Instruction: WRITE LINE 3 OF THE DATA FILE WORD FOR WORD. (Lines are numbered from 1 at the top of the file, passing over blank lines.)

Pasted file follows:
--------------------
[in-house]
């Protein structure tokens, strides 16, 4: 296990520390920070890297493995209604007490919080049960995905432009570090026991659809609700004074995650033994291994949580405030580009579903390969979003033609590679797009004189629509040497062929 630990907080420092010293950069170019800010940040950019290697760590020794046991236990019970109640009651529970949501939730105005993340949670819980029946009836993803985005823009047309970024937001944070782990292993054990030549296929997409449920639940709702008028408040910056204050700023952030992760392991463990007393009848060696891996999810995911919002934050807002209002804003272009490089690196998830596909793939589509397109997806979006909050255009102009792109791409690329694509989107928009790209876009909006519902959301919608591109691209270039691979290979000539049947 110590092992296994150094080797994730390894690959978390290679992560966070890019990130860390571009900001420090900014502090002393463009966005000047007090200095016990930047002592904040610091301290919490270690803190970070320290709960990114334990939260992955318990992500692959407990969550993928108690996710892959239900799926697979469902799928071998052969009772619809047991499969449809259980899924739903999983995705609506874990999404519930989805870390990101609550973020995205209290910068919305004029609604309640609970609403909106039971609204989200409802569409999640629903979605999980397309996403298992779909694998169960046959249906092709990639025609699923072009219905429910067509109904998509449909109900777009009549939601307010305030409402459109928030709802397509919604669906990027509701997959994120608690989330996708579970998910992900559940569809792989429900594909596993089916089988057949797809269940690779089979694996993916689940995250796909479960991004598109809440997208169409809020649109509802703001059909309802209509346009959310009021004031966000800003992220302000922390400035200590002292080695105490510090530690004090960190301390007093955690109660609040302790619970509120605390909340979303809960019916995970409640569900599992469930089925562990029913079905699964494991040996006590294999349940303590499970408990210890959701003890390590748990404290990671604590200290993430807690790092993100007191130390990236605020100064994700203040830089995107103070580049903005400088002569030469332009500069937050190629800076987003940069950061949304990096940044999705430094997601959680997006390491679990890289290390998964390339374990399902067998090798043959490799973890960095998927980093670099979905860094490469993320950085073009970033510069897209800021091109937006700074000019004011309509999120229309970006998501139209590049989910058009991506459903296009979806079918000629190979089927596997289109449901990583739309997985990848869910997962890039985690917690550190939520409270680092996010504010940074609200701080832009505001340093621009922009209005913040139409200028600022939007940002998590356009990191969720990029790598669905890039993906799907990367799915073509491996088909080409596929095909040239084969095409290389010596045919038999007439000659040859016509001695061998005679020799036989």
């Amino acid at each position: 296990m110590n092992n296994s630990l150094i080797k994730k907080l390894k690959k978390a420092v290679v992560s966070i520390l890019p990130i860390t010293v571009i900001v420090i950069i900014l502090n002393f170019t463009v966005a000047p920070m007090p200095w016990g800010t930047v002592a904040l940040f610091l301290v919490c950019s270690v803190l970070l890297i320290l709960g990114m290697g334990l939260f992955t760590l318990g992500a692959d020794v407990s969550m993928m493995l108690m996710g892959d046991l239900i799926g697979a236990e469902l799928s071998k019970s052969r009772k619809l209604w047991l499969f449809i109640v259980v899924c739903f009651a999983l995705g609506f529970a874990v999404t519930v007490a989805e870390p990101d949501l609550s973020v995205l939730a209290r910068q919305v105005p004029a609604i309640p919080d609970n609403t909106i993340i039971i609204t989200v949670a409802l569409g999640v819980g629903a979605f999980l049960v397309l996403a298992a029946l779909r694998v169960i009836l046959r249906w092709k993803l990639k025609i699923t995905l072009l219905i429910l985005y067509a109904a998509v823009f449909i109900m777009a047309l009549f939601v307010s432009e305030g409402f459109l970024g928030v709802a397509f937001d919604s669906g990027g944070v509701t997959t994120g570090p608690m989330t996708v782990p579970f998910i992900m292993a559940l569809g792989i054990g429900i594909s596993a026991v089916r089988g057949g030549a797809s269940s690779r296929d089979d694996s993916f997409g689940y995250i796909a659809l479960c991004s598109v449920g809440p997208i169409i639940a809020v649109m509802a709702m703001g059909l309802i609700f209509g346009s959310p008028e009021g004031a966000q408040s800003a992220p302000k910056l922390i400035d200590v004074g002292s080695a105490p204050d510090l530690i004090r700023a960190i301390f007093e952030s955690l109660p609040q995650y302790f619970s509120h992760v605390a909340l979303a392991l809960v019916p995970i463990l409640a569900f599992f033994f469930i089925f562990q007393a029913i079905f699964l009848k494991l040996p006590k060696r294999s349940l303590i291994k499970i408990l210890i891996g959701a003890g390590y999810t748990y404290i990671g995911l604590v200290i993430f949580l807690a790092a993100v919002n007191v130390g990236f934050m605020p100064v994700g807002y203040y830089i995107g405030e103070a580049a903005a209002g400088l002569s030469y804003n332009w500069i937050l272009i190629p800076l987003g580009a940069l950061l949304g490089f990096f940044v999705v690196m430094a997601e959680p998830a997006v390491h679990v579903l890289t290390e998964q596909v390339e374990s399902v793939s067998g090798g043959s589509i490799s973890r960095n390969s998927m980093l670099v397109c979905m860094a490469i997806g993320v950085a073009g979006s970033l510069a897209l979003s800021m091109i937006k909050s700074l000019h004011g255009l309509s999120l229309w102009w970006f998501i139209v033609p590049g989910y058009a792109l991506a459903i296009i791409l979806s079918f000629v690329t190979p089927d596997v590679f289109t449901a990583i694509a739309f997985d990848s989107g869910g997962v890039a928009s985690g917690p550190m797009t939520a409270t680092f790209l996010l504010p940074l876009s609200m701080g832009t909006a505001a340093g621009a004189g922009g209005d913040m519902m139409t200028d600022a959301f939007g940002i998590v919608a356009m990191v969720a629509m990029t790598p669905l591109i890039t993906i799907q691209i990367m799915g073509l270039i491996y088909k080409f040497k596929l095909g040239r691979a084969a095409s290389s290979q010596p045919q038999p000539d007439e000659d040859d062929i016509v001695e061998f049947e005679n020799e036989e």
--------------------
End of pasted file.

């Amino acid at each position: 296990m110590n092992n296994s630990l150094i080797k994730k907080l390894k690959k978390a420092v290679v992560s966070i520390l890019p990130i860390t010293v571009i900001v420090i950069i900014l502090n002393f170019t463009v966005a000047p920070m007090p200095w016990g800010t930047v002592a904040l940040f610091l301290v919490c950019s270690v803190l970070l890297i320290l709960g990114m290697g334990l939260f992955t760590l318990g992500a692959d020794v407990s969550m993928m493995l108690m996710g892959d046991l239900i799926g697979a236990e469902l799928s071998k019970s052969r009772k619809l209604w047991l499969f449809i109640v259980v899924c739903f009651a999983l995705g609506f529970a874990v999404t519930v007490a989805e870390p990101d949501l609550s973020v995205l939730a209290r910068q919305v105005p004029a609604i309640p919080d609970n609403t909106i993340i039971i609204t989200v949670a409802l569409g999640v819980g629903a979605f999980l049960v397309l996403a298992a029946l779909r694998v169960i009836l046959r249906w092709k993803l990639k025609i699923t995905l072009l219905i429910l985005y067509a109904a998509v823009f449909i109900m777009a047309l009549f939601v307010s432009e305030g409402f459109l970024g928030v709802a397509f937001d919604s669906g990027g944070v509701t997959t994120g570090p608690m989330t996708v782990p579970f998910i992900m292993a559940l569809g792989i054990g429900i594909s596993a026991v089916r089988g057949g030549a797809s269940s690779r296929d089979d694996s993916f997409g689940y995250i796909a659809l479960c991004s598109v449920g809440p997208i169409i639940a809020v649109m509802a709702m703001g059909l309802i609700f209509g346009s959310p008028e009021g004031a966000q408040s800003a992220p302000k910056l922390i400035d200590v004074g002292s080695a105490p204050d510090l530690i004090r700023a960190i301390f007093e952030s955690l109660p609040q995650y302790f619970s509120h992760v605390a909340l979303a392991l809960v019916p995970i463990l409640a569900f599992f033994f469930i089925f562990q007393a029913i079905f699964l009848k494991l040996p006590k060696r294999s349940l303590i291994k499970i408990l210890i891996g959701a003890g390590y999810t748990y404290i990671g995911l604590v200290i993430f949580l807690a790092a993100v919002n007191v130390g990236f934050m605020p100064v994700g807002y203040y830089i995107g405030e103070a580049a903005a209002g400088l002569s030469y804003n332009w500069i937050l272009i190629p800076l987003g580009a940069l950061l949304g490089f990096f940044v999705v690196m430094a997601e959680p998830a997006v390491h679990v579903l890289t290390e998964q596909v390339e374990s399902v793939s067998g090798g043959s589509i490799s973890r960095n390969s998927m980093l670099v397109c979905m860094a490469i997806g993320v950085a073009g979006s970033l510069a897209l979003s800021m091109i937006k909050s700074l000019h004011g255009l309509s999120l229309w102009w970006f998501i139209v033609p590049g989910y058009a792109l991506a459903i296009i791409l979806s079918f000629v690329t190979p089927d596997v590679f289109t449901a990583i694509a739309f997985d990848s989107g869910g997962v890039a928009s985690g917690p550190m797009t939520a409270t680092f790209l996010l504010p940074l876009s609200m701080g832009t909006a505001a340093g621009a004189g922009g209005d913040m519902m139409t200028d600022a959301f939007g940002i998590v919608a356009m990191v969720a629509m990029t790598p669905l591109i890039t993906i799907q691209i990367m799915g073509l270039i491996y088909k080409f040497k596929l095909g040239r691979a084969a095409s290389s290979q010596p045919q038999p000539d007439e000659d040859d062929i016509v001695e061998f049947e005679n020799e036989e």